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Issue No.03 - July-September (2008 vol.15)
pp: 12-13
Published by the IEEE Computer Society
Scott Golder , Hewlett-Packard
Jelena Tešić , IBM T.J. Watson Research Center
ABSTRACT
As the volume of content collectively produced and consumed by users has expanded significantly in the past few years, tagging has emerged as a popular way to annotate and organize that content collectively. Using tags-user-selected, descriptive keywords-to label content gives users the ability to organize content in ways that are useful to themselves as well as to others.
As the volume of content collectively produced and consumed by users has expanded significantly in the past few years, tagging has emerged as a popular way to annotate and organize that content collectively. Using tags—user-selected, descriptive keywords—to label content gives users the ability to organize content in ways that are useful to themselves as well as to others.
Tagging has been explored largely in the context of written material, such as Web pages, blogs, and other documents. While it's arguably useful to tag written material for personal and idiosyncratic reasons, full-text indexing and search engines do their job very well. The same kind of indexing doesn't exist—at least not in any widespread way—for media such as photos, audio, and video, making annotation via tagging all the more useful. This need presents challenges, but also opportunities. The multimedia community is poised to make a significant contribution here.
For this special issue, we have selected articles that explore tagging of multiple types of media. To begin with, Li and Lu present an overview that serves as a helpful introduction to a diverse body of previous work on tagging. Tagging has been interesting to several research communities, including human–computer interaction, information retrieval, library and information science, and others. This article provides a broad introduction to several ways of examining the use of tagging.
Next, Yamamoto, Masuda, Ohira, and Nagao address the complexity of annotating video that arises from including the additional dimension of time. The system they present allows users to add commentary to segments of videos rather than entire videos. Systems such as this could make it much easier to find appropriate video segments, a task that will become important as Internet-based video archives continue to grow.
The final two papers, one by Naaman and Nair and the other by Hunter and Schroeter, demonstrate the use of contextual information to tag photos and associate them with other kinds of media. Naaman and Nair's ZoneTag system makes it easy to tag digital photos from camera phones, from which an increasingly large number of photos are generated. They also explore some of the benefits and pitfalls of sharing tags and multimedia objects among groups of users. Hunter and Schroeter present a system called Co-Annotea, which uses tagging to bring together objects of different media types so that they can be used in the context of one another, delivering a richer experience.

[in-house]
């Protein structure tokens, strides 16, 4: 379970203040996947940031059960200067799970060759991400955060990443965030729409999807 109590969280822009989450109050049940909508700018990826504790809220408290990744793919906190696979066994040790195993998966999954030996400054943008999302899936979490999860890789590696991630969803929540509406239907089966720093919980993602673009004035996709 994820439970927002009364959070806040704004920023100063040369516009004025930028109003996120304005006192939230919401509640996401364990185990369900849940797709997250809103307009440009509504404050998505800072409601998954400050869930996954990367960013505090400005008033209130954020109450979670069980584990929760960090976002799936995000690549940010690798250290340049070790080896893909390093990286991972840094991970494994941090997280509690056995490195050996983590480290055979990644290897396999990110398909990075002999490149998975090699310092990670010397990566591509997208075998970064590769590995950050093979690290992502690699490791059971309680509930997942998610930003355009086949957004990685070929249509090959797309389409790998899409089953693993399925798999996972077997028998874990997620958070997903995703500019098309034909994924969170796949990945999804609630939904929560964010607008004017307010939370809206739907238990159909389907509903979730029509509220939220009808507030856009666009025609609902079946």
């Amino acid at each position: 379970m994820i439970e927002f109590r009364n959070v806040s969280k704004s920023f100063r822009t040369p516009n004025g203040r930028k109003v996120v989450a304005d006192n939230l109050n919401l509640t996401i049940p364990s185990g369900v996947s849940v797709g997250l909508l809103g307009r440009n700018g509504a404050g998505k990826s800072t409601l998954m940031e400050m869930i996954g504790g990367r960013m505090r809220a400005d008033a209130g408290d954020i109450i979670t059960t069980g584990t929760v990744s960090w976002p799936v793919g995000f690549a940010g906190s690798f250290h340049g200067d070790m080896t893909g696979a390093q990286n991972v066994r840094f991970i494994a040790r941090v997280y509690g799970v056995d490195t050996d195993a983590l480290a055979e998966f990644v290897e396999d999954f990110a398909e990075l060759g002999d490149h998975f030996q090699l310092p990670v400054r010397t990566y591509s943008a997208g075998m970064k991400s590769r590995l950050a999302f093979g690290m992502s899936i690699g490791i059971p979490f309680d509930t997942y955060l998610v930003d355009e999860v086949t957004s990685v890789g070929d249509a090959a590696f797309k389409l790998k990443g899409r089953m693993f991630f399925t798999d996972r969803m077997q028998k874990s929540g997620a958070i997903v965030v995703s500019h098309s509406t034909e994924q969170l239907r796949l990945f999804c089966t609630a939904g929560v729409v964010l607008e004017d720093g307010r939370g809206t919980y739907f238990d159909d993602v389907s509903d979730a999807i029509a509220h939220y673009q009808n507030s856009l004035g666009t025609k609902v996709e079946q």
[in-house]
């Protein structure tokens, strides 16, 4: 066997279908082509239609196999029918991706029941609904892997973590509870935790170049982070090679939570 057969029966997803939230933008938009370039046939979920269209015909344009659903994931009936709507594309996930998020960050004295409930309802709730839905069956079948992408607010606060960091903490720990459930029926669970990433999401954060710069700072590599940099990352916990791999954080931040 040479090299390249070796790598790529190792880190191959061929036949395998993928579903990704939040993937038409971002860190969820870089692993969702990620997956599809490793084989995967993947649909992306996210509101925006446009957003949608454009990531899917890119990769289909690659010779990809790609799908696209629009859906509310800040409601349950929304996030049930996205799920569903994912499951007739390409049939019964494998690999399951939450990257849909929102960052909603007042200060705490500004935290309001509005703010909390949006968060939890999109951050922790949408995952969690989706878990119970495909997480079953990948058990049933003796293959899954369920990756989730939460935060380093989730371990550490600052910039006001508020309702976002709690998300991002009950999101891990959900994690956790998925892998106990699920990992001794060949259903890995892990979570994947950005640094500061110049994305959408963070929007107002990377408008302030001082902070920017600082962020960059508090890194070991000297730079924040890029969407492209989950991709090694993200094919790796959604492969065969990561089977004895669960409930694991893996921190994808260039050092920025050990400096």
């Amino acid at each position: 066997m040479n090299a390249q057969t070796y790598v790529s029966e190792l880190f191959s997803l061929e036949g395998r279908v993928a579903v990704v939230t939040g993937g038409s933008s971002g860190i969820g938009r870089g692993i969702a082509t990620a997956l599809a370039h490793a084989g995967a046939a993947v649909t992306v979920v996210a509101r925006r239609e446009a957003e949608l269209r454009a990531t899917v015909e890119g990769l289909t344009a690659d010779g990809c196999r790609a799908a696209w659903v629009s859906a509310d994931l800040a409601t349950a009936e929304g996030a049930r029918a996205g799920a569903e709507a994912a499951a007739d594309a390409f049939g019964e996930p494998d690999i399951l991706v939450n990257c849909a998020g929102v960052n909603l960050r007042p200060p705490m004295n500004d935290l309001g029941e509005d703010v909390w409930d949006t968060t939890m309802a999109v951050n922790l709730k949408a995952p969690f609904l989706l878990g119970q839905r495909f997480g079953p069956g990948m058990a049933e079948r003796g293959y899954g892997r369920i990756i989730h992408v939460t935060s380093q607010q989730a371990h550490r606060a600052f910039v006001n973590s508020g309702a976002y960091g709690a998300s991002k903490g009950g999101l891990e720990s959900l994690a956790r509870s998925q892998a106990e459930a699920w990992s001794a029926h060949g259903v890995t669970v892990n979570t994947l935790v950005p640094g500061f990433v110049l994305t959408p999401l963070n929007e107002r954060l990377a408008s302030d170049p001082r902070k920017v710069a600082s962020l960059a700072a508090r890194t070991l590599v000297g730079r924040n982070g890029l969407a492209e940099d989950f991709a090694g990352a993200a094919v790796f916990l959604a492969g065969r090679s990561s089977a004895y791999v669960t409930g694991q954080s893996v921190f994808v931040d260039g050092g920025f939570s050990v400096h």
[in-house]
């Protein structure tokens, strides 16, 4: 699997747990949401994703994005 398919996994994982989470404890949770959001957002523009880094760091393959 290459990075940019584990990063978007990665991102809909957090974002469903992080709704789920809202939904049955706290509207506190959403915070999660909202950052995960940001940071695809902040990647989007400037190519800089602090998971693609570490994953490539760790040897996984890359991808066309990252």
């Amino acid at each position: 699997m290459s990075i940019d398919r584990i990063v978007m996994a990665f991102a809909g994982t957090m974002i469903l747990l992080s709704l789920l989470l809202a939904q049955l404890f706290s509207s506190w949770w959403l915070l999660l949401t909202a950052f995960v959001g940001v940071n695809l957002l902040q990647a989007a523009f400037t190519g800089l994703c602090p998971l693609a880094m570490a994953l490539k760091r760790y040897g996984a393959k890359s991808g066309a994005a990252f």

The articles in this special issue demonstrate that, while even though it's well-established that tagging is useful for organizing content objects in a rather atomistic way (for example, lists of all objects tagged X), much of tagging's untapped power is undoubtedly in its ability to bring together objects of multiple media types. Connected through shared tags, collections of photos, text, and video clips from multiple users and other sources can deliver rich, multimedia experiences.

Scott Golder is a researcher in the Social Computing Laboratory at Hewlett-Packard, and will soon begin a PhD program in sociology at Cornell University. His research interests include social networks, social computing, and computer-supported cooperative work. His previous work has examined such topics as social bookmarking, Facebook, Usenet, online poker, and email archives. Golder has an MS in media arts and sciences from the Massachusetts Institute of Technology's Media Laboratory. Contact him at scott@redlog.net.

Jelena Tešić is a research scientist in the Multimedia Research Group at IBM T.J. Watson Research Center, New York. Her research interests include the challenges of large-scale multimedia content management and analysis, such as context-content mining, collaborative semantic structuring, and the exploration of social-content network relations. Tešić has a Dipl. Ing. from the School of Electrical Engineering, University of Belgrade, Serbia, and a PhD in electrical and computer engineering from University of California, Santa Barbara. Contact her at jtesic@us.ibm.com.
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